Once we’ve identified our main objective, we can hypothesize solutions using a three-step process.
Visualize an ideal solution to our problem without factoring in constraints.
It may seem like a waste of time to think freely without constraints, but it's a chance to think creatively.
Understand how the problem is currently being solved (if at all) and the how and why things are currently done the way they are.
Design from our ideal solution while factoring in constraints.
The main goal here is to think like a problem solver, as opposed to a naive model fitter.
|❌ Model fitter||✅ Problem solver|
|naively maps a set of inputs to outputs||knows which set of inputs and outputs are worth mapping|
|obsesses on methods (models, SOTA, single metric, etc.)||focuses on product (objective, constraints, evaluation, etc.)|
|fitting methods are ephemeral||foundational mental models are enduring|
Watch from 0:00 for a video walkthrough of this section.
Our main objective is to allow users to discover the precise resource.
Visualize The ideal solution would be to ensure that all projects have the proper metadata (tags) so users can discover them.
Understand So far users search for projects using tags. It’s important to note here that there are other available signals about each project such as the title, description, details, etc. which are not used in the search process. So this is good time to ask why we only rely on tags as opposed to the full text available? Tags are added by the project’s author and they represent core concepts that the project covers. This is more meaningful than keywords found in the project’s details because the presence of a keyword does not necessarily signify that it’s a core concept. Additionally, many tags are inferred and don’t explicitly exist in the metadata such as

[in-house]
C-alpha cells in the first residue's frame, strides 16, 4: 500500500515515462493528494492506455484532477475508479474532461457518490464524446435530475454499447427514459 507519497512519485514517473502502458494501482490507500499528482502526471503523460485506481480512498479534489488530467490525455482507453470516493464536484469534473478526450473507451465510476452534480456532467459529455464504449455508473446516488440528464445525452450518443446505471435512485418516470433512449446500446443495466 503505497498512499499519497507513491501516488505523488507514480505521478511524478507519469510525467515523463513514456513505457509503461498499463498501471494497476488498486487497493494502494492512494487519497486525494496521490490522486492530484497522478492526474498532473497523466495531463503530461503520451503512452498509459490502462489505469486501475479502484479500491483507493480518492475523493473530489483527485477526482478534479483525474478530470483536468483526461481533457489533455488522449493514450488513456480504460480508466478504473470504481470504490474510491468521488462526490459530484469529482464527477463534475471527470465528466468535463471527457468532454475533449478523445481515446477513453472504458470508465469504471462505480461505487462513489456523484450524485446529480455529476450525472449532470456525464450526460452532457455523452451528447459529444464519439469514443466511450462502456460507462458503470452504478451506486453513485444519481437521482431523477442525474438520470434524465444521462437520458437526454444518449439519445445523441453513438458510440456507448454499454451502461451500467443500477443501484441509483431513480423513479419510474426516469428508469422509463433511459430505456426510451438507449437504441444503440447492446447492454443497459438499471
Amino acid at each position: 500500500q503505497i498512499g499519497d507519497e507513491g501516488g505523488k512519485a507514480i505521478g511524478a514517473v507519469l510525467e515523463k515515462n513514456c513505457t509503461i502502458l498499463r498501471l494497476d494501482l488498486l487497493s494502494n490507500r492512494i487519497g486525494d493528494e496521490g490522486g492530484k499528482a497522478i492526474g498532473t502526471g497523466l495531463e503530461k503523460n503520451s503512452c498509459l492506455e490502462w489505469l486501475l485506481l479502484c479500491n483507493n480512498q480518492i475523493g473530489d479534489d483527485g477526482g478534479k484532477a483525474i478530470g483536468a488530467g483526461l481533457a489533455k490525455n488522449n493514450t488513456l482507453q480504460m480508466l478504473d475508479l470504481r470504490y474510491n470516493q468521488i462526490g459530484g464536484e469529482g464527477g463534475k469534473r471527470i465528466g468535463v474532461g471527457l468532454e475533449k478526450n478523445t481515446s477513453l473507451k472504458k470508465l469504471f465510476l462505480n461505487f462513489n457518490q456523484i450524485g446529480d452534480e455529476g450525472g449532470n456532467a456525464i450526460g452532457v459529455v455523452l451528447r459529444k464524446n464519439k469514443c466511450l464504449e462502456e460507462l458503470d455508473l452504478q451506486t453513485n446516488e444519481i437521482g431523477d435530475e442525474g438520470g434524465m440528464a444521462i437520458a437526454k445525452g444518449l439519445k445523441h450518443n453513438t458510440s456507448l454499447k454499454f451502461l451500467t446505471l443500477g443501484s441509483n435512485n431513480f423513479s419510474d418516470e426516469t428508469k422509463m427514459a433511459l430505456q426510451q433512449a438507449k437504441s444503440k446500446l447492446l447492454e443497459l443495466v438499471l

natural-language-processing, etc. But what we will do is use the other text metadata to determine relevant tags.
Design So we would like all projects to have the appropriate tags and we have the necessary information (title, description, etc.) to meet that requirement.
For the purpose of this course, we’re going to develop a solution that involves applied machine learning in production. However, we would also do A/B testing with other approaches such as simply altering the process where users add tags to projects. Currently, the tagging process involves adding tags into an input box but what if we could separate the process into sections like
algorithms, etc. to guide the user to add relevant tags. This is a simple solution that needs to be tested against other approaches for effectiveness.
Watch from 4:19 for a video walkthrough of this section.